When Zion Williamson steps onto the floor at the Thomas & Mack Arena on July 6, the unique frenzy that surrounds him will follow.

Similar scenes have taken place across the country as Williamson brought his show mainstream while playing for Duke, but it all pales in comparison to what happened two years ago when Williamson and his AAU team played against fellow teenage hoops spectacle LaMelo Ball.

In what truly was an insane environment, a standing-room only crowd huddled around a court to watch Williamson’s SC Supreme play Ball’s Big Baller Brand in the Adidas Summer Uprising Championships. More than an hour before the scheduled opening tip, it seemed like every single one of the millions of Ball’s and Williamson’s Instagram followers had found their way to the court.

Spectators craned their necks to catch a glimpse. Security-ushered NBA players found court-side seats. In the height of his uncanny celebrity, Lavar Ball roamed like a king “Ball in the Family” camera crew in tow. The game was delayed to allow for extra security to make their way to the sidelines. Eventually, the venue stopped letting people into the venue. Even LeBron James was asked not to walk inside in fear of the frency multiplying beyond control.

That’s right — before James was denied from the 2019 NBA Playoffs, he was kept away from a meaningless AAU game.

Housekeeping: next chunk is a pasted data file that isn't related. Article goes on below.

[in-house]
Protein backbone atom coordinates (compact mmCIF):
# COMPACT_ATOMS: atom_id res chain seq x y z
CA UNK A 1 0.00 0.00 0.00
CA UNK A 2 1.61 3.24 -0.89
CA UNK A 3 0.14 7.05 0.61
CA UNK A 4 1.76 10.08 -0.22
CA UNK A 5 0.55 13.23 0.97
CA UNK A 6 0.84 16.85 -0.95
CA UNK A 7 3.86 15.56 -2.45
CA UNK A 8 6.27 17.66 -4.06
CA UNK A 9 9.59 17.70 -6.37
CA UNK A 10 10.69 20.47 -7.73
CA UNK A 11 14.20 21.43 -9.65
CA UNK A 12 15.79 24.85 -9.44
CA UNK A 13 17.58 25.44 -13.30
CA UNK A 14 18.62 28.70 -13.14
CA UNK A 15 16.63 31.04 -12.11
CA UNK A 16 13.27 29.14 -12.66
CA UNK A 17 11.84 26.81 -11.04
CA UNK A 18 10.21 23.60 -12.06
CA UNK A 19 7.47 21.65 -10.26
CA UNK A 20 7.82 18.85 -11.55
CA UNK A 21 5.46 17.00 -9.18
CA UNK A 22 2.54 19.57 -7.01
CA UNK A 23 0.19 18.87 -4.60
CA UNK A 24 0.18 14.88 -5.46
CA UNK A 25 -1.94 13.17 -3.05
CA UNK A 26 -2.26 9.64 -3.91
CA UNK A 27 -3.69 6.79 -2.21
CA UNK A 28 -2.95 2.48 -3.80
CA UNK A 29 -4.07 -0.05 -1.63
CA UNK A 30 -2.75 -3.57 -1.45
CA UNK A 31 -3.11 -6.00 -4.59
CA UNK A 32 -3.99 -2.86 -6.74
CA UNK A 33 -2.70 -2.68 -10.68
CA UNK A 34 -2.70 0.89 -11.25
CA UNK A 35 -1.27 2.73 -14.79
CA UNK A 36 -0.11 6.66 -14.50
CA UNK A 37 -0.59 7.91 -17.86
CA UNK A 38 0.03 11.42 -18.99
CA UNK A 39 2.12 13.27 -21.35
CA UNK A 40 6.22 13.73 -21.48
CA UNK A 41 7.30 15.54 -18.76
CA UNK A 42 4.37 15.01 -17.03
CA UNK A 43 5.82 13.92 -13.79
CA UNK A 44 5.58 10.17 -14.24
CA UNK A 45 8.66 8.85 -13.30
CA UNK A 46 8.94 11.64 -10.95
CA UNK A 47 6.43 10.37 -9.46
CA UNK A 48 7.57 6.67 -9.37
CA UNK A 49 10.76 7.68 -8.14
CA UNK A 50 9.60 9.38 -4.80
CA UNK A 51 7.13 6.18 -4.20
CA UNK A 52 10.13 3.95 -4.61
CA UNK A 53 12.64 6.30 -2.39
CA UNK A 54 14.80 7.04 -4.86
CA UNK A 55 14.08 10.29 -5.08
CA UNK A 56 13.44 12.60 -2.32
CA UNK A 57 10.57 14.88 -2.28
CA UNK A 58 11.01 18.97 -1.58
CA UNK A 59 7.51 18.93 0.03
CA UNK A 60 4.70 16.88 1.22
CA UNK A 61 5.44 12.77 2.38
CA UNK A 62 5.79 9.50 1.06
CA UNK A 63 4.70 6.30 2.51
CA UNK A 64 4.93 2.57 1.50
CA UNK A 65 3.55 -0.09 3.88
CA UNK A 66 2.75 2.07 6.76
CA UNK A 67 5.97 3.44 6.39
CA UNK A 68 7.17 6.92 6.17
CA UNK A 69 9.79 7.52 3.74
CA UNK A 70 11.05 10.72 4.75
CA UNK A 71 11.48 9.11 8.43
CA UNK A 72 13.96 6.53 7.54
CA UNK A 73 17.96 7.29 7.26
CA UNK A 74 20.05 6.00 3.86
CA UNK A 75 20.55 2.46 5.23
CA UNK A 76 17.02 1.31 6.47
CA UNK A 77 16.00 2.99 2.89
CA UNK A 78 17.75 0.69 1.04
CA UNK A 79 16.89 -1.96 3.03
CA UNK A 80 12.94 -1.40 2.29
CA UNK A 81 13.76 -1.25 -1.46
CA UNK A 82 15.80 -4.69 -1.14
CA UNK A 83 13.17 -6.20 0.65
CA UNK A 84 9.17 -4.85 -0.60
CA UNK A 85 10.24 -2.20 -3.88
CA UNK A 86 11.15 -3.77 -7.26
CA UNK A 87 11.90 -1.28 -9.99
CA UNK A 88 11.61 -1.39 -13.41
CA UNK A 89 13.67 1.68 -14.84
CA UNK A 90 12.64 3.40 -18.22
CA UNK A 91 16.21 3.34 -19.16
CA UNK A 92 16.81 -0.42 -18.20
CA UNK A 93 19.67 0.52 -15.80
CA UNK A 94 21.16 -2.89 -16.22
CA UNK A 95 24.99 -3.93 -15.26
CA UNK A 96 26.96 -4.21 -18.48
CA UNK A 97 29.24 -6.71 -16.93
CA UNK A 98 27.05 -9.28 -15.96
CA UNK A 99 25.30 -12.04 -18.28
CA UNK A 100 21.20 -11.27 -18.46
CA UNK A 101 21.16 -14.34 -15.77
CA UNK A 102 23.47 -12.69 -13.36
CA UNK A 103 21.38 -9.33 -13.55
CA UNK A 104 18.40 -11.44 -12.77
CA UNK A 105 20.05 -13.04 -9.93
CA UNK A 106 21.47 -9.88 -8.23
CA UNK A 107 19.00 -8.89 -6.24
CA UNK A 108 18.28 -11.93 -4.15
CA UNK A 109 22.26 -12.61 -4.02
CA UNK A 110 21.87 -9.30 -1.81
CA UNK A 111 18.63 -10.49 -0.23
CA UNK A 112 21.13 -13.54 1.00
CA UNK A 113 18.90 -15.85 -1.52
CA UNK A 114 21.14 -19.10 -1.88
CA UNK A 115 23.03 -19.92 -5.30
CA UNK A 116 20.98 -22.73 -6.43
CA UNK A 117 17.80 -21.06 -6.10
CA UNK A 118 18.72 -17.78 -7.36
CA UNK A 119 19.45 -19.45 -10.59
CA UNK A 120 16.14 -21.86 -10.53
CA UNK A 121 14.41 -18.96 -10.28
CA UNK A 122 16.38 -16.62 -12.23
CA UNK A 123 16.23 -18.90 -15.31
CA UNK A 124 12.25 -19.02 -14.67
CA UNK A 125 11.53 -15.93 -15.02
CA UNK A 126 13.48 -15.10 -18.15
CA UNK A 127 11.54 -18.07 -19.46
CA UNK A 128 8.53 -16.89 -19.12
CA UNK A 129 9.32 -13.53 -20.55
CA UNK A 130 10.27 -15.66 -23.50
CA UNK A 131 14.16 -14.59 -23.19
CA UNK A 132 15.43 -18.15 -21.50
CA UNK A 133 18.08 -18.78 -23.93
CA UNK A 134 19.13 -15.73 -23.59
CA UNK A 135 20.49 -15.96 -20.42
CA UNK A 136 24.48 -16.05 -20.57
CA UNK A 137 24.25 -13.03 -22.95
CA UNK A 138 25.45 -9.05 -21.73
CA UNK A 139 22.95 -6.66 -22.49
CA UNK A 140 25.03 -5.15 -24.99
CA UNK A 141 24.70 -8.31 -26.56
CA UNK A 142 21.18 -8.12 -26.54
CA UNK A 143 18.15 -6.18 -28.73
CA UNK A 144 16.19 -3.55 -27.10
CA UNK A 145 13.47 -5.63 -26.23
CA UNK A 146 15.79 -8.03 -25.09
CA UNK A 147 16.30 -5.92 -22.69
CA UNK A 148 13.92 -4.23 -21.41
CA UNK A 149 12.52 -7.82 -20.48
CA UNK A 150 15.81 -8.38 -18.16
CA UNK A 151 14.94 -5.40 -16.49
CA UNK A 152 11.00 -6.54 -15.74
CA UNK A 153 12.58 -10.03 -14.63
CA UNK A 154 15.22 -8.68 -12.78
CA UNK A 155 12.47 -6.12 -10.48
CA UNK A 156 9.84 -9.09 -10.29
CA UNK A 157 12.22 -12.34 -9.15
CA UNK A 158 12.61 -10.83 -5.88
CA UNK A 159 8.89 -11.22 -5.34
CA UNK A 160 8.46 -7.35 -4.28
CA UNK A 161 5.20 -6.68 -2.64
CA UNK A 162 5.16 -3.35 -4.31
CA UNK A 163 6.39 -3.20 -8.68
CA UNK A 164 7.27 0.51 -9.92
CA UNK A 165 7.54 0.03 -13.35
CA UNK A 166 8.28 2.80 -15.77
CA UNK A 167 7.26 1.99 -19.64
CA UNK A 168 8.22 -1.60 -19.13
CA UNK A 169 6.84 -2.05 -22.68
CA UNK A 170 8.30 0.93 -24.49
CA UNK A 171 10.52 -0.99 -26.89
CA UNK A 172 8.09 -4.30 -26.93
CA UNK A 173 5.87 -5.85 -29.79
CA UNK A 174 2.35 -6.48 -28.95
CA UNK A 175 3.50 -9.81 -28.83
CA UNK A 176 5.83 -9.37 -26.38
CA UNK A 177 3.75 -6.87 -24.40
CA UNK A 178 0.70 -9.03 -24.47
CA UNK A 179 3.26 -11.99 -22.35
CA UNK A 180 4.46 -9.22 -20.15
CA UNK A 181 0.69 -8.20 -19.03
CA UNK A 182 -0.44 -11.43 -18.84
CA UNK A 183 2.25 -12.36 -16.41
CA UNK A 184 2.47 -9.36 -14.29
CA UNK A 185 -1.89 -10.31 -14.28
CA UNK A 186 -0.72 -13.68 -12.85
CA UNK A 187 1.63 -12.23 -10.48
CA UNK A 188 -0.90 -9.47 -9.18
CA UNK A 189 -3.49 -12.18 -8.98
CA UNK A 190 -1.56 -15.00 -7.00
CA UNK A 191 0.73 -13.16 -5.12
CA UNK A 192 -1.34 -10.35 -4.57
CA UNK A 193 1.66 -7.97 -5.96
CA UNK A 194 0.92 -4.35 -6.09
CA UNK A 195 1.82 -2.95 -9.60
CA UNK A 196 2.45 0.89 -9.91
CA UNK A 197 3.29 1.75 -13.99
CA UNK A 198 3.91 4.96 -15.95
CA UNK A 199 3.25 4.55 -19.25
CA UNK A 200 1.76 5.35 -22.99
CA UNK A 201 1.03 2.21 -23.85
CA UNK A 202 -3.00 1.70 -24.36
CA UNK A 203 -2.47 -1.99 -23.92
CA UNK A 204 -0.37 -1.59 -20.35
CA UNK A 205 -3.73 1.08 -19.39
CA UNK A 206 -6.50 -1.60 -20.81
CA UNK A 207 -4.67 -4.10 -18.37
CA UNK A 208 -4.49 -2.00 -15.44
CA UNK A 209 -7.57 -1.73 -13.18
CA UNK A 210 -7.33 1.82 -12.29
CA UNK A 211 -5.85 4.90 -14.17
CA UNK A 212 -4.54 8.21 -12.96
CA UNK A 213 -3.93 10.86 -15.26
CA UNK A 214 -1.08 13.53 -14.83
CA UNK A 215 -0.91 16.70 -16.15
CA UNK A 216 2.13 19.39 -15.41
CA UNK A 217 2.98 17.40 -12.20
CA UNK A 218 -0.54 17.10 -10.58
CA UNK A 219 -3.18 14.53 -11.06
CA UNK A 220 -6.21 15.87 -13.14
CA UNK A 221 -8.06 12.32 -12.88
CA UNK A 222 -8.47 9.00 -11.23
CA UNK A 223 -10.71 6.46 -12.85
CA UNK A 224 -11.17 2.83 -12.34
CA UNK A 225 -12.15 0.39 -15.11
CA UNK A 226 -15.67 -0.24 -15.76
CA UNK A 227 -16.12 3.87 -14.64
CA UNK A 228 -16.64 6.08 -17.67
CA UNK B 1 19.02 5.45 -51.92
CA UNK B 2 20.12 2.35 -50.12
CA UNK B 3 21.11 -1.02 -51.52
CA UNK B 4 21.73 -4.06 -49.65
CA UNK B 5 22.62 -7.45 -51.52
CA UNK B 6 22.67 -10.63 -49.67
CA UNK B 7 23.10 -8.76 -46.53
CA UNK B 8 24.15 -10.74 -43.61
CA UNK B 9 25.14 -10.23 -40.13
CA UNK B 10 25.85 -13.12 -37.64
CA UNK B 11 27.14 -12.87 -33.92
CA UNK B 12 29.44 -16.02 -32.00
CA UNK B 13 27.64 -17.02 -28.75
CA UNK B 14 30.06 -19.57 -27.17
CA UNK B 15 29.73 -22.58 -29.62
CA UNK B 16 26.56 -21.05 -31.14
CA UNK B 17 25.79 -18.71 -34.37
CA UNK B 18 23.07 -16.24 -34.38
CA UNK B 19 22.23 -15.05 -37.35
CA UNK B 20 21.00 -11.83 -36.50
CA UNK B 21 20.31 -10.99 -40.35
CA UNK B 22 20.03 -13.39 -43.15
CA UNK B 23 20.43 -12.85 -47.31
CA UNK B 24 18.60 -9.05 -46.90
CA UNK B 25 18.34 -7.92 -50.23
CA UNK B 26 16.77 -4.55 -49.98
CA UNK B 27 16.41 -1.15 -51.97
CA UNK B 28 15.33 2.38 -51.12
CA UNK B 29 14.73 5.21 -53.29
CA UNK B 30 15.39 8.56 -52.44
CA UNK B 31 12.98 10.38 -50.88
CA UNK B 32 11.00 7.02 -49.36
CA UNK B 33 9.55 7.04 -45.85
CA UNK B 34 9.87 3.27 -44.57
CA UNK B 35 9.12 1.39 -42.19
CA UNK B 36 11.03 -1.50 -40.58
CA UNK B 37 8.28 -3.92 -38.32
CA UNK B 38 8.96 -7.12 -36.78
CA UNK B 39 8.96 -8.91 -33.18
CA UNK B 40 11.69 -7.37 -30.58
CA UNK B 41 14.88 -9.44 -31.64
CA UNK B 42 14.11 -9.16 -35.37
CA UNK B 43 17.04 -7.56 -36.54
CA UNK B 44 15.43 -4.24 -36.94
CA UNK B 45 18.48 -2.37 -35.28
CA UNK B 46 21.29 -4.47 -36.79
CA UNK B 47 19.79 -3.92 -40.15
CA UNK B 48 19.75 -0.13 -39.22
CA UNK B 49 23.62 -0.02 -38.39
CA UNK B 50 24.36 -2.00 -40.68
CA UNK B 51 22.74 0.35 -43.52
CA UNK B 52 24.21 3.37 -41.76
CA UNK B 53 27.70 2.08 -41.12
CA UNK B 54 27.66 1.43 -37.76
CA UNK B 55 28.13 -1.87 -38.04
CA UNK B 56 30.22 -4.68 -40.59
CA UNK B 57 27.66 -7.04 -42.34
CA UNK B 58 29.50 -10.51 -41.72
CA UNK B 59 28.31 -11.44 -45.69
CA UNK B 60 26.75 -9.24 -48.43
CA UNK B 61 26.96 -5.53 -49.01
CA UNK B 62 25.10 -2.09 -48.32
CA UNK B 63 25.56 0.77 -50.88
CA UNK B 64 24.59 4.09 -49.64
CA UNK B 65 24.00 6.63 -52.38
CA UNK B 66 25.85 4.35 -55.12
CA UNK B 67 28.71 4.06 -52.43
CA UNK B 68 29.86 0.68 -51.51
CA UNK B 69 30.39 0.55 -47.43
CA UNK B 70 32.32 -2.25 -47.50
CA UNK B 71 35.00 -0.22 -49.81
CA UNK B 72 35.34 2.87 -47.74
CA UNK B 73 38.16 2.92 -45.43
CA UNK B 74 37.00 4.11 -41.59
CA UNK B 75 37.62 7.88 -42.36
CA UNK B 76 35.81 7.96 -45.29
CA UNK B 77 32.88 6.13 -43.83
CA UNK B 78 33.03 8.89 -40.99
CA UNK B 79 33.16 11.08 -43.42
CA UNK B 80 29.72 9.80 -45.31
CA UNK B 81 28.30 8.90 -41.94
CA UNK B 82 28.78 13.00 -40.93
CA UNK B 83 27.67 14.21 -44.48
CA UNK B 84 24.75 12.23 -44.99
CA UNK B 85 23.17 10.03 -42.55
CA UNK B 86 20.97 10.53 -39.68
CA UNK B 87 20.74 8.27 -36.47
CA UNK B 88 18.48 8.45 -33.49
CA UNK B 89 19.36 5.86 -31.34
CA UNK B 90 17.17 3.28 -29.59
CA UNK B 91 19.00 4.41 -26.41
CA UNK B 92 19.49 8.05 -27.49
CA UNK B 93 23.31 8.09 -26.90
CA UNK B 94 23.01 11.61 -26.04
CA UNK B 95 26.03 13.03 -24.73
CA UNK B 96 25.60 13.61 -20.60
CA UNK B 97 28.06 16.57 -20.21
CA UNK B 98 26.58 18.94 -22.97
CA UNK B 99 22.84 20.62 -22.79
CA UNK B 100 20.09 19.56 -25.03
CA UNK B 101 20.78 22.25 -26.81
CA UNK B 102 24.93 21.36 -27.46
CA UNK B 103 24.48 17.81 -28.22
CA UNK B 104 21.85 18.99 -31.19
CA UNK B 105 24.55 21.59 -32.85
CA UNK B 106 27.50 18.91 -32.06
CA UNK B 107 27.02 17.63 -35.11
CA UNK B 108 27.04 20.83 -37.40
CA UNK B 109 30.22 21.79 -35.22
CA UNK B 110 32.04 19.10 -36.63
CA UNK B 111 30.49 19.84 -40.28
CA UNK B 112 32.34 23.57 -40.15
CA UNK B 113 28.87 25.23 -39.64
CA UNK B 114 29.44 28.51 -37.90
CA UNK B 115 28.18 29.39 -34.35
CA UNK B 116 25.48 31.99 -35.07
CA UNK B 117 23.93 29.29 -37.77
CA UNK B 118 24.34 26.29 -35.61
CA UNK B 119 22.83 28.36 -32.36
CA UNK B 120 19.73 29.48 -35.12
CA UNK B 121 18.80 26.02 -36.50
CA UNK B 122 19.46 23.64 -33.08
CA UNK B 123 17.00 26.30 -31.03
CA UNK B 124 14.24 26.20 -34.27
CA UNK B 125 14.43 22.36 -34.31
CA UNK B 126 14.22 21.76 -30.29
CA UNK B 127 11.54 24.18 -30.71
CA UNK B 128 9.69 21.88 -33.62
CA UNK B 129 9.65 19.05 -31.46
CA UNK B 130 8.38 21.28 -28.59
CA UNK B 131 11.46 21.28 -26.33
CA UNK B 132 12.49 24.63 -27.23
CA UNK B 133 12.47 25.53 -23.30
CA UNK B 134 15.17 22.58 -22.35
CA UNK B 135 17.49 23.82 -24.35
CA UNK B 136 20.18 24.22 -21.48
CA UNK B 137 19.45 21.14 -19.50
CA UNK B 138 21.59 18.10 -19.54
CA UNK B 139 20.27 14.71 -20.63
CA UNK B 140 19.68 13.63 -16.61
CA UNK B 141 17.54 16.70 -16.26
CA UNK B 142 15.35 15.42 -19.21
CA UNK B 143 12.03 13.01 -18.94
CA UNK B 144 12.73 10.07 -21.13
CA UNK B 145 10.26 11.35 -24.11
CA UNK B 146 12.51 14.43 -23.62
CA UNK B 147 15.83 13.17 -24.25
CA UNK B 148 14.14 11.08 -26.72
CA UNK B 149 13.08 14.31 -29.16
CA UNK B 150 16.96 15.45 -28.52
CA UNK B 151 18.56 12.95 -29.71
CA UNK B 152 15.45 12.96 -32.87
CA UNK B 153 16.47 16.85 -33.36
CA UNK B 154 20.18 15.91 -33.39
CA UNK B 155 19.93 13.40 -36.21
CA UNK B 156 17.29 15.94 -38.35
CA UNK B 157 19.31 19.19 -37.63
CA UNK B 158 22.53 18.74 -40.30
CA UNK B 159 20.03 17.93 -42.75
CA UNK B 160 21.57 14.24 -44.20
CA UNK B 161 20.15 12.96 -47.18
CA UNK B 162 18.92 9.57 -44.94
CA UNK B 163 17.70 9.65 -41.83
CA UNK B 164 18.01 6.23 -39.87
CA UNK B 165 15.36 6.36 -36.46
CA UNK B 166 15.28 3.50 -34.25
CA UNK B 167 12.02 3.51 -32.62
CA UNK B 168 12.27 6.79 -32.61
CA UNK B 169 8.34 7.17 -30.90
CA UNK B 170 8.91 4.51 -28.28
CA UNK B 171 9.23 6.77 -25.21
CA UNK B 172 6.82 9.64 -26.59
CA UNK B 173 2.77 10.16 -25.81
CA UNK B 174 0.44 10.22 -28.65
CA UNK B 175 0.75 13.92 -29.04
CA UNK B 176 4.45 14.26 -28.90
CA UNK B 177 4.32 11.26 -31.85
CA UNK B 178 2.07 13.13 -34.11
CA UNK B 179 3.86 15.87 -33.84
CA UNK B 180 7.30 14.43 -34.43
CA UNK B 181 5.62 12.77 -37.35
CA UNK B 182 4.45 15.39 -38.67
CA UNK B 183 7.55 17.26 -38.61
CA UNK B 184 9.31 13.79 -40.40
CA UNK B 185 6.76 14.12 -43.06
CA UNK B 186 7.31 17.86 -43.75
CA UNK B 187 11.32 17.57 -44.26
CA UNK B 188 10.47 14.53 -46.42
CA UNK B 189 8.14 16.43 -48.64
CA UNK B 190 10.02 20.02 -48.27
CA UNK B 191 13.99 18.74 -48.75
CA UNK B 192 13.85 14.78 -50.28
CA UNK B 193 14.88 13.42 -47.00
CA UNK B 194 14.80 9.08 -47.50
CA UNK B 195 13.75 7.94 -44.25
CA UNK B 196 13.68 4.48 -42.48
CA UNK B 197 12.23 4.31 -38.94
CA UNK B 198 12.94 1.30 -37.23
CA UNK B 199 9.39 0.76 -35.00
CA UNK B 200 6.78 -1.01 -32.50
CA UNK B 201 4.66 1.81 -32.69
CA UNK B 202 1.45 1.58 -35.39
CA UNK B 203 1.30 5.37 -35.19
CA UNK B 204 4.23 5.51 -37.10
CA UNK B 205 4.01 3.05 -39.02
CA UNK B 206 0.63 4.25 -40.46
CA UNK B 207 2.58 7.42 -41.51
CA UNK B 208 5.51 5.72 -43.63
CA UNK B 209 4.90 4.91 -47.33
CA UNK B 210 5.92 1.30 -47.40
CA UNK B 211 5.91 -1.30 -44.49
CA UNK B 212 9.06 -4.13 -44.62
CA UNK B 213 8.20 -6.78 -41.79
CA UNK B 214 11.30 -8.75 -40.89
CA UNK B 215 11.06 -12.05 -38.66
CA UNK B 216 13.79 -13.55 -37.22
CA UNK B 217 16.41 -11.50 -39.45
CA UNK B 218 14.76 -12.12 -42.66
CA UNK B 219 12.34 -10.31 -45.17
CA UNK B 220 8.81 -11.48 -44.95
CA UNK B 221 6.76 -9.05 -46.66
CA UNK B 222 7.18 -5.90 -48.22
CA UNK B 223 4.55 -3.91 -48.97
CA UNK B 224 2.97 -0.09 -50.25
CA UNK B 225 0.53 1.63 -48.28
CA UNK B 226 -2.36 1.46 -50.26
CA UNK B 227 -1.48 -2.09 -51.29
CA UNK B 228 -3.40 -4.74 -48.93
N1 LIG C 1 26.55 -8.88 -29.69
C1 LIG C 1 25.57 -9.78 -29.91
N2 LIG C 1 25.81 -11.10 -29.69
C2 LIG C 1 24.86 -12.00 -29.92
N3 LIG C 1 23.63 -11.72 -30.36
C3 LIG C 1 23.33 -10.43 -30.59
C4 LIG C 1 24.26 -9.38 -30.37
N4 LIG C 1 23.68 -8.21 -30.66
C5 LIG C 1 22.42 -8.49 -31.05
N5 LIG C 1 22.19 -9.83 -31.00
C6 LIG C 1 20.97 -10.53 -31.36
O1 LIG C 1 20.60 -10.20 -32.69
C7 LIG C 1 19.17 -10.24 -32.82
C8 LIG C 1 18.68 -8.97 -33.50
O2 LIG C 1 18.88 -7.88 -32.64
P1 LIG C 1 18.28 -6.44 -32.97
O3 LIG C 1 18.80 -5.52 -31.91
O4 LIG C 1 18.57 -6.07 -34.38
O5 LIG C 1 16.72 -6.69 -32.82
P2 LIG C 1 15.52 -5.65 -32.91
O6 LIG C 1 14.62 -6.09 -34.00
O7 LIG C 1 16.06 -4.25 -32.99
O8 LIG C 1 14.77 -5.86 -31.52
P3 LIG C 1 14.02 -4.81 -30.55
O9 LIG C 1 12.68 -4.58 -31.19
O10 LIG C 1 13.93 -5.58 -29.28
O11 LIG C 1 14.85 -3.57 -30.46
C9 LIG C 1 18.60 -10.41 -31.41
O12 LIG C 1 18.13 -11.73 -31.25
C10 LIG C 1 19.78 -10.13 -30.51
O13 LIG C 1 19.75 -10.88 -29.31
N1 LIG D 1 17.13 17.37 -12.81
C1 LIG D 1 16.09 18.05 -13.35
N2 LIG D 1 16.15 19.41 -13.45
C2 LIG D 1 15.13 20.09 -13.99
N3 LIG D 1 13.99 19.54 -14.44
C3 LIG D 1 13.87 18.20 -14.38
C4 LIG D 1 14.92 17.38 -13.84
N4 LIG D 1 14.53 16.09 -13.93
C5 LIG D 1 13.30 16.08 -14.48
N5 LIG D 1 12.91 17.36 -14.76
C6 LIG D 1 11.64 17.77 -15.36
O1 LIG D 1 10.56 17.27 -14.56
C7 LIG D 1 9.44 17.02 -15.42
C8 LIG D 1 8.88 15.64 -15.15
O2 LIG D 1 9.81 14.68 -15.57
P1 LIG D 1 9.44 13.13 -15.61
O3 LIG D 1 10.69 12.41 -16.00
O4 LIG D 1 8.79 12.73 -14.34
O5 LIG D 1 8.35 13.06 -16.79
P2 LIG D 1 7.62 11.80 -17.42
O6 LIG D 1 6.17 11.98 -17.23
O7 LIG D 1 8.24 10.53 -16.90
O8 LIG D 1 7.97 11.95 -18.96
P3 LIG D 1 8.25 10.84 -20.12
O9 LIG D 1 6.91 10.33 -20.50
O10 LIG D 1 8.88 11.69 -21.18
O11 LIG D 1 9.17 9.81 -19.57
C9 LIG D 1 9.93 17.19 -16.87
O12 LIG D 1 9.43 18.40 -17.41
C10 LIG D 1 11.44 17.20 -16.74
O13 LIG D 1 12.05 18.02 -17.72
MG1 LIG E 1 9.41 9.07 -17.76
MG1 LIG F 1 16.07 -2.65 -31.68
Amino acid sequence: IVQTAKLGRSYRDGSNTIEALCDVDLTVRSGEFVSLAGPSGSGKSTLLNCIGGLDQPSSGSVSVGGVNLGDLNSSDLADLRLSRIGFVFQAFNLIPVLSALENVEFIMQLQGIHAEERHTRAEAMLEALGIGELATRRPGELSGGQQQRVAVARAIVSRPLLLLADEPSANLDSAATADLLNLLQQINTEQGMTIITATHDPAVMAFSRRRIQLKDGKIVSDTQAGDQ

Partially for Melo. But really, all for Zion. 

The game was almost a sidebar to what felt like a Beatles-esque hysteria. Zion Williamson racked up 31 points, 8 rebounds and 3 steals en route to a 104-92 win. LaMelo, who was just 15 years old and had not yet been shipped out to Lithuania, tallied 36 points, 12 rebounds and 5 assists. 

The basketball itself wasn’t that great, either. Both teams were scarce for high-level talent, and they leaned heavily on their famous teammates. There were a handful of assumed highlights: Ball uncorking “wtf” pull-up threes and Williamson displaying his “man against boys” athleticism, but even then, there wasn’t really a jaw-dropping moment for which the game begged.

When it was over, many compared the game to one of James’ high school games at St. Vincent-St. Mary’s when he would sell out University of Akron’s arena before taking his talents to the NBA. Those who watched in hopes of learning anything about either player left empty-handed, and the result of the game fluttered into relative nothingness, but it happened. And it was something nobody could forget. 

I was lucky enough to be sitting on the baseline desperately trying to capture video of the game, but the swarming crowds and baseline security made it impossible. On the brightside, because I got there when I thought it was early enough, I caught the game beforehand, which featured some kid named Mac McClung

The scene that’ll accompany Williamson’s game with the New Orleans Pelicans against former Duke teammate RJ Barrett and the New York Knicks will likely be much more organized than what happened in 2017. The Las Vegas Summer League is basically the NBA’s answer to San Diego Comic Con, where people can rub elbows with heroes and fellow superfans together. 

The basketball will also be better, obviously, but still nowhere near the quality that actual NBA teams display. Most of the guys playing with Zion Williamson and RJ Barrett are fighting for jobs, either in the NBA or otherwise. Actually, maybe the basketball will be more like that AAU game than a real NBA game, but regardless, once again, the environment around the game will probably be more memorable.